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Health Plans Are Actively Exploring Outcomes-Based Contracts

Sung Hee Choe, Colleen Learch | May 30, 2017

Avalere experts say use of outcomes-based contracts could further goals to improve patient outcomes and manage drug costs

A new survey from Avalere finds that a majority of health plans have favorable attitudes toward outcomes-based contracts (OBCs) and many are actively pursuing them. Outcomes-based contracts are agreements between health plans and manufacturers that tie product reimbursement to patient outcomes. While the health plans surveyed recognize the operational challenges associated with outcomes-based contracts, they have broadly positive opinions about the value of deploying these contracts within their organizations. 

In a 2017 survey of health plans conducted by Avalere, 70 percent of health plans report they have favorable attitudes toward OBCs. One-quarter of the health plans surveyed say they have at least one OBC in place (see Figure 1). Another 30 percent report they are negotiating for one or more OBCs now. Among payers with OBCs in place, most indicate they plan to pursue more. 

“Health plans, providers, and patients demand innovative, data-based methods to improve outcomes and manage cost,” said Dan Mendelson, president at Avalere. “Outcomes-based contracts offer the opportunity to deploy data, analytics, and interventions to deliver on these goals for pharmaceuticals – particularly to better integrate therapy into medical management.”

As the shift to value-based care continues, according to experts at Avalere, the reach of innovative arrangements like OBCs is becoming broader. Today, most OBCs in place by the survey respondents address four common therapeutic areas – endocrine, infectious disease, cardiovascular, and respiratory conditions – but payers indicate they are interested in expanding OBCs within these areas and to new therapeutic areas, like immune/inflammatory diseases (see Figure 2).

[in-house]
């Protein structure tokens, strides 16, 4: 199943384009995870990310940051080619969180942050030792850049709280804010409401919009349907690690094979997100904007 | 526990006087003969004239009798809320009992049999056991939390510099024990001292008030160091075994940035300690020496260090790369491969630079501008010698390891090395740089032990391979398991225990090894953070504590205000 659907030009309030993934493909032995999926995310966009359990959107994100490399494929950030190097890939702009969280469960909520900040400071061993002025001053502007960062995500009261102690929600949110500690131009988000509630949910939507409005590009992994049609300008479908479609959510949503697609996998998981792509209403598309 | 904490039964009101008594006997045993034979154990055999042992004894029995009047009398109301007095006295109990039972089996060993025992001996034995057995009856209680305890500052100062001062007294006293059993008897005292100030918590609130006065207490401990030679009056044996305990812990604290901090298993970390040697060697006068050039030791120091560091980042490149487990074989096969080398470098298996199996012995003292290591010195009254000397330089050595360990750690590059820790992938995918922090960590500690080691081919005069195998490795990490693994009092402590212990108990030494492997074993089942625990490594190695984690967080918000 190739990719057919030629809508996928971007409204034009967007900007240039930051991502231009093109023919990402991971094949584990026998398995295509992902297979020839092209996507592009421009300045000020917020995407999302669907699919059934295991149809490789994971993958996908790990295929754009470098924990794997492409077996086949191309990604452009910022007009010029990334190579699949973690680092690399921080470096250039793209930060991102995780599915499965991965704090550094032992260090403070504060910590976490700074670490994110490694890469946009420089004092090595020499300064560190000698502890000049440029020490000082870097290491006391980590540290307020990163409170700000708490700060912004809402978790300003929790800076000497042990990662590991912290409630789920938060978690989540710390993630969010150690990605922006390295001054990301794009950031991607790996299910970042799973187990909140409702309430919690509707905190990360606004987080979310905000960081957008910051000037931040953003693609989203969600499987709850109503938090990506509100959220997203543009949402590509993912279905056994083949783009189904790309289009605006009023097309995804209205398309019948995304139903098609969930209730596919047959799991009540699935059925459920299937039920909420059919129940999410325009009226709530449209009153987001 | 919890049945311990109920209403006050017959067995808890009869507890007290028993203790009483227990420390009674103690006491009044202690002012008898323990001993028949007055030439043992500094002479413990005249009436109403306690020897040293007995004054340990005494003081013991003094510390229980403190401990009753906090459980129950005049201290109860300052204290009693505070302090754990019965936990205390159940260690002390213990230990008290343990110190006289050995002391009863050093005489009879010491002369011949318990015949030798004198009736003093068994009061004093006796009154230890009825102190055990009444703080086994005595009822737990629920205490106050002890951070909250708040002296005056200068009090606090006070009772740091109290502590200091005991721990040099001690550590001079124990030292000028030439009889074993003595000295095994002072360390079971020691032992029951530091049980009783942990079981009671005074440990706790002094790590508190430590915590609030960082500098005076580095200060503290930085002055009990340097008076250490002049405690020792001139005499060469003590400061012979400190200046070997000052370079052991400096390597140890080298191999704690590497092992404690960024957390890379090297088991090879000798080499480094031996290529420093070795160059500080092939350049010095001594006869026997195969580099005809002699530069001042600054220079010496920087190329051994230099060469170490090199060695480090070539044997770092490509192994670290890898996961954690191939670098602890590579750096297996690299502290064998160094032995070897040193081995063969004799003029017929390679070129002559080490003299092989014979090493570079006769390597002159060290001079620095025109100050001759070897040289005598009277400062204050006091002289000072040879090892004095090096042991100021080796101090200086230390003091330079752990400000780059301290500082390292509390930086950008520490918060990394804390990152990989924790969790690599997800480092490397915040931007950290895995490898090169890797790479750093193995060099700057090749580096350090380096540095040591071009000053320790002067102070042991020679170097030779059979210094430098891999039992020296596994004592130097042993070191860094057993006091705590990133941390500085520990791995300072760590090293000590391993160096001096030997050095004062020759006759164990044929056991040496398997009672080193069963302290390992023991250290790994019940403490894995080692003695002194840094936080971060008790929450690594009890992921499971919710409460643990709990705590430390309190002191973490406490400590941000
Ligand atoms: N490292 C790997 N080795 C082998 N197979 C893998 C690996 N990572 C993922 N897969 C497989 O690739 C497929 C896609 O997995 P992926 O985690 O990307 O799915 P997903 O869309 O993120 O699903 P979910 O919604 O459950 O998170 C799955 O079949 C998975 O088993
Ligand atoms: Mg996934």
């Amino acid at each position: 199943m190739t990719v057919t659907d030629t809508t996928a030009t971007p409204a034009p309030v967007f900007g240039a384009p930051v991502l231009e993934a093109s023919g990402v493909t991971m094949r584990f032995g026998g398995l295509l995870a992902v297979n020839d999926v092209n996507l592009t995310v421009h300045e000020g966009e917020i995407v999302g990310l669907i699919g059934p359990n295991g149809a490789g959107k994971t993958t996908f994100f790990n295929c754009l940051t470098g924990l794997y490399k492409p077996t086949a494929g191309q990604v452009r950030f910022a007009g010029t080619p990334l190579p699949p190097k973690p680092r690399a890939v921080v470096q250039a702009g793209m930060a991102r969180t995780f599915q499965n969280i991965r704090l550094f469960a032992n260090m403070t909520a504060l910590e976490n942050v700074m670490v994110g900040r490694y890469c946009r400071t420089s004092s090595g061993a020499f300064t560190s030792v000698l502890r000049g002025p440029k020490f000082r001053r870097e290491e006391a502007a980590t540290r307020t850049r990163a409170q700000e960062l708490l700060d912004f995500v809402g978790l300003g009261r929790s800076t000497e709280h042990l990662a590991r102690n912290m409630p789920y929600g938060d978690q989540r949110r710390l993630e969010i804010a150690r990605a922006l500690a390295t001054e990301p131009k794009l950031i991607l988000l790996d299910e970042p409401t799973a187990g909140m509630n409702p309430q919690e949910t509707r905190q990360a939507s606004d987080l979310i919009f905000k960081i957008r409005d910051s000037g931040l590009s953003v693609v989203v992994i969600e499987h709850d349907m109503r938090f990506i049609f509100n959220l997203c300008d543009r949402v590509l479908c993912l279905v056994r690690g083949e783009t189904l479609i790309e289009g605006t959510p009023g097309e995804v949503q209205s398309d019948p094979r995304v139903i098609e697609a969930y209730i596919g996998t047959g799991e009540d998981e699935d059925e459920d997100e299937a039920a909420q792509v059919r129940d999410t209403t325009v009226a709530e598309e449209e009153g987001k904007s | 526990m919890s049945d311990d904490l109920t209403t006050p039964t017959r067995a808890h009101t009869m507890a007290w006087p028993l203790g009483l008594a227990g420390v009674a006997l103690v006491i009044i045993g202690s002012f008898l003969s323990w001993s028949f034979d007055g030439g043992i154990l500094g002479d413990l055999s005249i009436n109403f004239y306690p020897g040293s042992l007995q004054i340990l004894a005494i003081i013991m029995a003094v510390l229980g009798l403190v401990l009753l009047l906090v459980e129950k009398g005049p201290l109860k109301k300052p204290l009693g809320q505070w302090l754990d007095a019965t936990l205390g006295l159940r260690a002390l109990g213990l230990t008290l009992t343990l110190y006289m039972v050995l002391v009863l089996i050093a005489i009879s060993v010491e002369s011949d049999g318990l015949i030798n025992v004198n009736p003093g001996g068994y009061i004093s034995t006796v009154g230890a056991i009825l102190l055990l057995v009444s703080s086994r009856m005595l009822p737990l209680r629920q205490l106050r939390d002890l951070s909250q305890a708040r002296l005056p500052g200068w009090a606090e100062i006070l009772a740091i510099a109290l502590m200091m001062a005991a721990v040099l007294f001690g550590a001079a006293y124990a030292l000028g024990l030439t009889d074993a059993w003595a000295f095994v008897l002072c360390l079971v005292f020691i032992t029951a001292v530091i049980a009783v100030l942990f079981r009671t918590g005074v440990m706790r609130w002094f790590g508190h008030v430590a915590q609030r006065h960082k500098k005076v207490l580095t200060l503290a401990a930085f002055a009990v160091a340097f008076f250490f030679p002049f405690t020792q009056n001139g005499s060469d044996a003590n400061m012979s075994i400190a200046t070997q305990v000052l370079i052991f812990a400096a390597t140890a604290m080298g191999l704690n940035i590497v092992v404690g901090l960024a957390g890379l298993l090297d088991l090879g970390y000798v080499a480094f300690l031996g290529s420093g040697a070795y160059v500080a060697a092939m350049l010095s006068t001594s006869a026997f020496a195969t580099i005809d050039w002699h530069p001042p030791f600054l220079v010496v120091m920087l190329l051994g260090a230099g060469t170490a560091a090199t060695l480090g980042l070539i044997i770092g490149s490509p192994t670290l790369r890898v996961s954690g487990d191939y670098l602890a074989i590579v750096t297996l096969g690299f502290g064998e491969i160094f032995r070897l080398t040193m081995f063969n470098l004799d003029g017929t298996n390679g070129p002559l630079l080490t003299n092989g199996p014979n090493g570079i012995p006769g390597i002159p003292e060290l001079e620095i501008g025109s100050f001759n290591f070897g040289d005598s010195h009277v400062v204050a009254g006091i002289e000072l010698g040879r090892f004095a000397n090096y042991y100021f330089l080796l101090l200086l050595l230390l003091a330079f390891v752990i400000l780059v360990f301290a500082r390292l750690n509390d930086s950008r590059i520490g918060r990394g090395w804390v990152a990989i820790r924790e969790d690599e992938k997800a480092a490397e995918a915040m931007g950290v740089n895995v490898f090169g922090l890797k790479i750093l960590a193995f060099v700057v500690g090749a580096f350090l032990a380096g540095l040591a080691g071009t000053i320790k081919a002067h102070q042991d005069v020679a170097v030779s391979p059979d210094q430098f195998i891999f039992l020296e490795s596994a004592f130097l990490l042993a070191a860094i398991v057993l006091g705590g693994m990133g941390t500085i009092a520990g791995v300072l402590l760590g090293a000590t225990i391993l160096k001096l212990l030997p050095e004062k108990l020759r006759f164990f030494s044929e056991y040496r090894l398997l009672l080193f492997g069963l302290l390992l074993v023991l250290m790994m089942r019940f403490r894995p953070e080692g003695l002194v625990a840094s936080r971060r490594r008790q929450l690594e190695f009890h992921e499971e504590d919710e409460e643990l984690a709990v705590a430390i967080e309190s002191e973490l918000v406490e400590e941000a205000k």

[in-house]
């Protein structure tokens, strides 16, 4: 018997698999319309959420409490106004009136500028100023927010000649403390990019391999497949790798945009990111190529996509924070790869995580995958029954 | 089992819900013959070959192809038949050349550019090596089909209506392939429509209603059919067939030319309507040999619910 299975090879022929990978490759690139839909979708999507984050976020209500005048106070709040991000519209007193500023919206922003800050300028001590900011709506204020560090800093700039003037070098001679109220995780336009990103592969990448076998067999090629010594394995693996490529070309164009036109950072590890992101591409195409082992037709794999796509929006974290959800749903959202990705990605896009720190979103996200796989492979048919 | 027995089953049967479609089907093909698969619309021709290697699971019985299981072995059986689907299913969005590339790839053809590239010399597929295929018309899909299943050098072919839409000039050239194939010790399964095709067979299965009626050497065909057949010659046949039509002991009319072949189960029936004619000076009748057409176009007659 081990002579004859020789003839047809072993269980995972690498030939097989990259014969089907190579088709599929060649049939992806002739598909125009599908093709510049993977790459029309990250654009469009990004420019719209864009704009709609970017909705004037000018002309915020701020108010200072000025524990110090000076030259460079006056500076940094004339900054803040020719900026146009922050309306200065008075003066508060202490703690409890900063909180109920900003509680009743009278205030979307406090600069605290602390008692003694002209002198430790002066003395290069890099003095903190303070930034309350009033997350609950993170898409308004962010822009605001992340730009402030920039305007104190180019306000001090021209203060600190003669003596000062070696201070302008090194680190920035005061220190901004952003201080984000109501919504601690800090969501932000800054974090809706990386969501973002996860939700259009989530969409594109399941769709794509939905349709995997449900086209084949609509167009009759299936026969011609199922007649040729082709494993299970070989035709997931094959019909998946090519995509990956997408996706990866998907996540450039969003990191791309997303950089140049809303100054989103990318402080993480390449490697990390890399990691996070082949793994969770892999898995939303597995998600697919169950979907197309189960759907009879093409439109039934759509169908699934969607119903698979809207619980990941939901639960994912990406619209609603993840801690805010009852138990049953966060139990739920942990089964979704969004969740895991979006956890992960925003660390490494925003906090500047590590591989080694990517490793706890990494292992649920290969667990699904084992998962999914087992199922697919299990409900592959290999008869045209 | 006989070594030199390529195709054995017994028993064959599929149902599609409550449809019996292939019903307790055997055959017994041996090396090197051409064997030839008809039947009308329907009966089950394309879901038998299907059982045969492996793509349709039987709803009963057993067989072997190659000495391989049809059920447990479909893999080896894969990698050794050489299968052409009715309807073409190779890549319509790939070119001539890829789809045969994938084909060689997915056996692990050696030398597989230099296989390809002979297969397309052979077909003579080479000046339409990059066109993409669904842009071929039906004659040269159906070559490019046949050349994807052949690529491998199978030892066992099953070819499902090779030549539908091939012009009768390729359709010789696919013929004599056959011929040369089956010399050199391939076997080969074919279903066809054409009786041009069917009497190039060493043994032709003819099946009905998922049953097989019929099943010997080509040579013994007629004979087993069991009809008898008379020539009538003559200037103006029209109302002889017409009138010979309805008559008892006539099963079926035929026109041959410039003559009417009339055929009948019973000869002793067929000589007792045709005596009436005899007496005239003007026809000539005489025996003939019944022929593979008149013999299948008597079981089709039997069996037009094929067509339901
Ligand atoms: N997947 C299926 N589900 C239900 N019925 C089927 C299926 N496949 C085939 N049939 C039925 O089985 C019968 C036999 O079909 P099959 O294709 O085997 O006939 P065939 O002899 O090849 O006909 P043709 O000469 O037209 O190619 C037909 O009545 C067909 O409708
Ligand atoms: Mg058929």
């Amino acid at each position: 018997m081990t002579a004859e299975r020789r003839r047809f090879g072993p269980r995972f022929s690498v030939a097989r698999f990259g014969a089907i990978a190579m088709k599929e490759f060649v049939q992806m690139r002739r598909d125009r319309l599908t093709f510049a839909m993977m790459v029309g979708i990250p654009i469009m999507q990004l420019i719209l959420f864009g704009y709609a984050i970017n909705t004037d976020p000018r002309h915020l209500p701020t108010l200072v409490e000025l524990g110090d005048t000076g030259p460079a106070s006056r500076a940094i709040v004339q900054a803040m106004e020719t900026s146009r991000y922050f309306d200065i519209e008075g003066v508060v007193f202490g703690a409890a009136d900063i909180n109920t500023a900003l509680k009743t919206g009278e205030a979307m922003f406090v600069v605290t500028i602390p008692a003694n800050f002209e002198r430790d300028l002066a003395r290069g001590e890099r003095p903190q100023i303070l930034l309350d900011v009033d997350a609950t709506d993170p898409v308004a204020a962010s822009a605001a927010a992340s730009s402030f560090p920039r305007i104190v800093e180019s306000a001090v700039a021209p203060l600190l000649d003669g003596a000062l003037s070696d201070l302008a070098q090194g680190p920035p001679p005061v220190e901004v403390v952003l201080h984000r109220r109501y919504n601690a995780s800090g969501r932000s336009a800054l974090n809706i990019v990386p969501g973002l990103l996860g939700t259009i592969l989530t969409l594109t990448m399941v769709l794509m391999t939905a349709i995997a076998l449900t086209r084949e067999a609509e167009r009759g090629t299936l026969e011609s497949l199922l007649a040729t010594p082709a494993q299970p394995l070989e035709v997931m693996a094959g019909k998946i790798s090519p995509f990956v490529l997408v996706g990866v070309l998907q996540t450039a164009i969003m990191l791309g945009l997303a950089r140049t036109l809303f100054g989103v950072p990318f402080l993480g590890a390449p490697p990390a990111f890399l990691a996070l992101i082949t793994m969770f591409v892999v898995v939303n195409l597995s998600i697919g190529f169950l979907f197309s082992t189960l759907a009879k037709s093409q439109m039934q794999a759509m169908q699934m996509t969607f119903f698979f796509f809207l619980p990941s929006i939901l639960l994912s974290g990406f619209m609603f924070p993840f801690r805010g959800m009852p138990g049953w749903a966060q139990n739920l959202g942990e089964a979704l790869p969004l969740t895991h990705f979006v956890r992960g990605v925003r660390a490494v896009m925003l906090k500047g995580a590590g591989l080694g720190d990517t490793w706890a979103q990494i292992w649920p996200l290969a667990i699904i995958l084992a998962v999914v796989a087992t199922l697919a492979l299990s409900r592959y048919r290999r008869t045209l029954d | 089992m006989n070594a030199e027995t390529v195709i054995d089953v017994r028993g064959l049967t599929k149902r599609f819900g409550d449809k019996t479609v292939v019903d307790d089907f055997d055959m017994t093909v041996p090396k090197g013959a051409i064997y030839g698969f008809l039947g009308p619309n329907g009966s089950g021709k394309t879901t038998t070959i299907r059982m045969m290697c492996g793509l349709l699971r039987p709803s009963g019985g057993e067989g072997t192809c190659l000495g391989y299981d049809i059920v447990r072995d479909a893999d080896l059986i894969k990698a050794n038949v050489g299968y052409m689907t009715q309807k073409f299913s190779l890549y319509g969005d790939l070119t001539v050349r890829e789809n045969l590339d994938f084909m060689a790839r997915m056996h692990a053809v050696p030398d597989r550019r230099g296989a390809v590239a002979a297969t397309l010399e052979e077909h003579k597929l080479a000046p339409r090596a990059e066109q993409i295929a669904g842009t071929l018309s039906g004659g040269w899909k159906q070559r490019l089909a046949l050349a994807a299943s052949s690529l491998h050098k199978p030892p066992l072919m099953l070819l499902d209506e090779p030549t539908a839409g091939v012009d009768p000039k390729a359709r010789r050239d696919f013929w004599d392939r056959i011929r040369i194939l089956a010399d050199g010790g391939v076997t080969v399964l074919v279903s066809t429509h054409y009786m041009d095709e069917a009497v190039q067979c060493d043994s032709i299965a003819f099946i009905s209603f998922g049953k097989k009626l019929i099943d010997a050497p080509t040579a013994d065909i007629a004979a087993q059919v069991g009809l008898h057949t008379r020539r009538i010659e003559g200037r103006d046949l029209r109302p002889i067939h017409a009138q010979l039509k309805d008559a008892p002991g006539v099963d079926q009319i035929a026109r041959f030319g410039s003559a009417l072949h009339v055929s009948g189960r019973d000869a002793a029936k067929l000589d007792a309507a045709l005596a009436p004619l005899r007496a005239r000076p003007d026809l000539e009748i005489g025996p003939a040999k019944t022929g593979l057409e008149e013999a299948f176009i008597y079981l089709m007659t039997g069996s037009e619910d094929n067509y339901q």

“While some plans have experienced administrative and operational challenges in implementing outcomes-based contracts, most are figuring out ways to benefit from these types of contracts in multiple therapeutic areas,” said Kathy Hughes, vice president at Avalere. “Solutions in data connectivity, contract monitoring, and direct clinician intervention streamline the administrative burden and enable transparency for all parties.”

On Wednesday, June 7 at 1 pm EST, Avalere will be hosting a live webinar, “Outcomes-Based Contracting: Master the Challenges." You can register here

For Policy 360 Members Only: Read Avalere’s Full Analysis

Methodology

Avalere surveyed United States-based health plans between April 11, 2017 and May 1, 2017 using an online platform for collecting survey response. Respondents were recruited from a robust panel of private health plan personnel and then screened to determine eligibility to participate, requiring that they be a medical director, pharmacy director, or have a similar role. They were also required to be a decision maker or influencer in their health plan.  A total of 50 qualified representatives participated in the survey, representing 45 different health plans. Health plans included in the study represent 183 million of the covered lives in the United States, including Medicare Advantage and Medicaid managed care lives. All survey participants were shown the same definition of OBCs for purposes of completing the survey: “A plan by which the performance of the product is tracked in a defined patient population over a specified period of time and the level of reimbursement is based on the health and cost outcomes achieved.” 

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